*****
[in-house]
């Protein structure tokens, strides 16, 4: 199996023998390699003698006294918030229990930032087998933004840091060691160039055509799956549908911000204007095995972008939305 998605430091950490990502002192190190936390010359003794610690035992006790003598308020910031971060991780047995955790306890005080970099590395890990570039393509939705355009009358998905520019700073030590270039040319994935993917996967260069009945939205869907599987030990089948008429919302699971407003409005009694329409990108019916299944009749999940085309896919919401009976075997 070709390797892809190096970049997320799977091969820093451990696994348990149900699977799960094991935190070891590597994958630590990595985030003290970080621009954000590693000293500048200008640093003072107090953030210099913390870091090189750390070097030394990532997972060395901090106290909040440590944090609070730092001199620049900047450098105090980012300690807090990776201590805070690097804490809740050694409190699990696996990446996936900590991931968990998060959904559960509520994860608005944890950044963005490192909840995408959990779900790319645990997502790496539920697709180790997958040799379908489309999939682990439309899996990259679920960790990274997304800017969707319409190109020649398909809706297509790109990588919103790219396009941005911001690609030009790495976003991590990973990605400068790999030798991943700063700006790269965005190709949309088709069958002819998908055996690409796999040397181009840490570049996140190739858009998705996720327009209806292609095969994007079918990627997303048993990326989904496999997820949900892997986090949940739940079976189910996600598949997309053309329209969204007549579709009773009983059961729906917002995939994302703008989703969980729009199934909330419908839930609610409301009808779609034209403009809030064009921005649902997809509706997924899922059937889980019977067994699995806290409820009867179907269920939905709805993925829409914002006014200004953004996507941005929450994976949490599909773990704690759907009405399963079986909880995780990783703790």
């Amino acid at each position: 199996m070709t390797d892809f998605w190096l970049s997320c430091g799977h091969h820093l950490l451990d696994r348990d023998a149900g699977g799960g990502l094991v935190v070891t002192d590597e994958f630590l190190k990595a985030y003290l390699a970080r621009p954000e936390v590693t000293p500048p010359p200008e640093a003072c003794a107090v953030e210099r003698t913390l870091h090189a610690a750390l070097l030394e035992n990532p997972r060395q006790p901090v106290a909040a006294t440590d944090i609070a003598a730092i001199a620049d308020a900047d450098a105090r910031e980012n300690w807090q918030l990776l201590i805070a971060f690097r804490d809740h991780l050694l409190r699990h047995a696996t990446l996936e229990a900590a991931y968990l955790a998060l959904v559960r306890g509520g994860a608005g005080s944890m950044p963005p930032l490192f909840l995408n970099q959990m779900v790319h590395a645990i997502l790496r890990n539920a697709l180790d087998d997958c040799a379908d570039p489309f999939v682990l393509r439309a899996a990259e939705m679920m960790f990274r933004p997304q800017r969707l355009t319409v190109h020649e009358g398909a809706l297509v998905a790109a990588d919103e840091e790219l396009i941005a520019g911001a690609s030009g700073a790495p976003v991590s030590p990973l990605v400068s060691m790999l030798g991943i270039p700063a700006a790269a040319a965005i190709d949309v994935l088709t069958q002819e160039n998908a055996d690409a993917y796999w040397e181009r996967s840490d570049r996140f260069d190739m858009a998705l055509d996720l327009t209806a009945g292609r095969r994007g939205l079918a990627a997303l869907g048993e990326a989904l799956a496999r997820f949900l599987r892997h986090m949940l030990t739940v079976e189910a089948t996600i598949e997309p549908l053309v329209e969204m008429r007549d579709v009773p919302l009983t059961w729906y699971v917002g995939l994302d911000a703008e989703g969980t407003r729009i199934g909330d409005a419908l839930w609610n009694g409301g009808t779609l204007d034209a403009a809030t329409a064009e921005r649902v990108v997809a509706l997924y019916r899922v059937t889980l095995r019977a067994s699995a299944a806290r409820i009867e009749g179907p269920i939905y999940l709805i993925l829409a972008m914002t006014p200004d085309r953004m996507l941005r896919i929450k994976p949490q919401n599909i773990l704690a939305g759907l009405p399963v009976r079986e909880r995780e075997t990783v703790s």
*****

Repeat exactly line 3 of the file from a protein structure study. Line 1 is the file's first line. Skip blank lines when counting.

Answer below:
């Amino acid at each position: 199996m070709t390797d892809f998605w190096l970049s997320c430091g799977h091969h820093l950490l451990d696994r348990d023998a149900g699977g799960g990502l094991v935190v070891t002192d590597e994958f630590l190190k990595a985030y003290l390699a970080r621009p954000e936390v590693t000293p500048p010359p200008e640093a003072c003794a107090v953030e210099r003698t913390l870091h090189a610690a750390l070097l030394e035992n990532p997972r060395q006790p901090v106290a909040a006294t440590d944090i609070a003598a730092i001199a620049d308020a900047d450098a105090r910031e980012n300690w807090q918030l990776l201590i805070a971060f690097r804490d809740h991780l050694l409190r699990h047995a696996t990446l996936e229990a900590a991931y968990l955790a998060l959904v559960r306890g509520g994860a608005g005080s944890m950044p963005p930032l490192f909840l995408n970099q959990m779900v790319h590395a645990i997502l790496r890990n539920a697709l180790d087998d997958c040799a379908d570039p489309f999939v682990l393509r439309a899996a990259e939705m679920m960790f990274r933004p997304q800017r969707l355009t319409v190109h020649e009358g398909a809706l297509v998905a790109a990588d919103e840091e790219l396009i941005a520019g911001a690609s030009g700073a790495p976003v991590s030590p990973l990605v400068s060691m790999l030798g991943i270039p700063a700006a790269a040319a965005i190709d949309v994935l088709t069958q002819e160039n998908a055996d690409a993917y796999w040397e181009r996967s840490d570049r996140f260069d190739m858009a998705l055509d996720l327009t209806a009945g292609r095969r994007g939205l079918a990627a997303l869907g048993e990326a989904l799956a496999r997820f949900l599987r892997h986090m949940l030990t739940v079976e189910a089948t996600i598949e997309p549908l053309v329209e969204m008429r007549d579709v009773p919302l009983t059961w729906y699971v917002g995939l994302d911000a703008e989703g969980t407003r729009i199934g909330d409005a419908l839930w609610n009694g409301g009808t779609l204007d034209a403009a809030t329409a064009e921005r649902v990108v997809a509706l997924y019916r899922v059937t889980l095995r019977a067994s699995a299944a806290r409820i009867e009749g179907p269920i939905y999940l709805i993925l829409a972008m914002t006014p200004d085309r953004m996507l941005r896919i929450k994976p949490q919401n599909i773990l704690a939305g759907l009405p399963v009976r079986e909880r995780e075997t990783v703790s």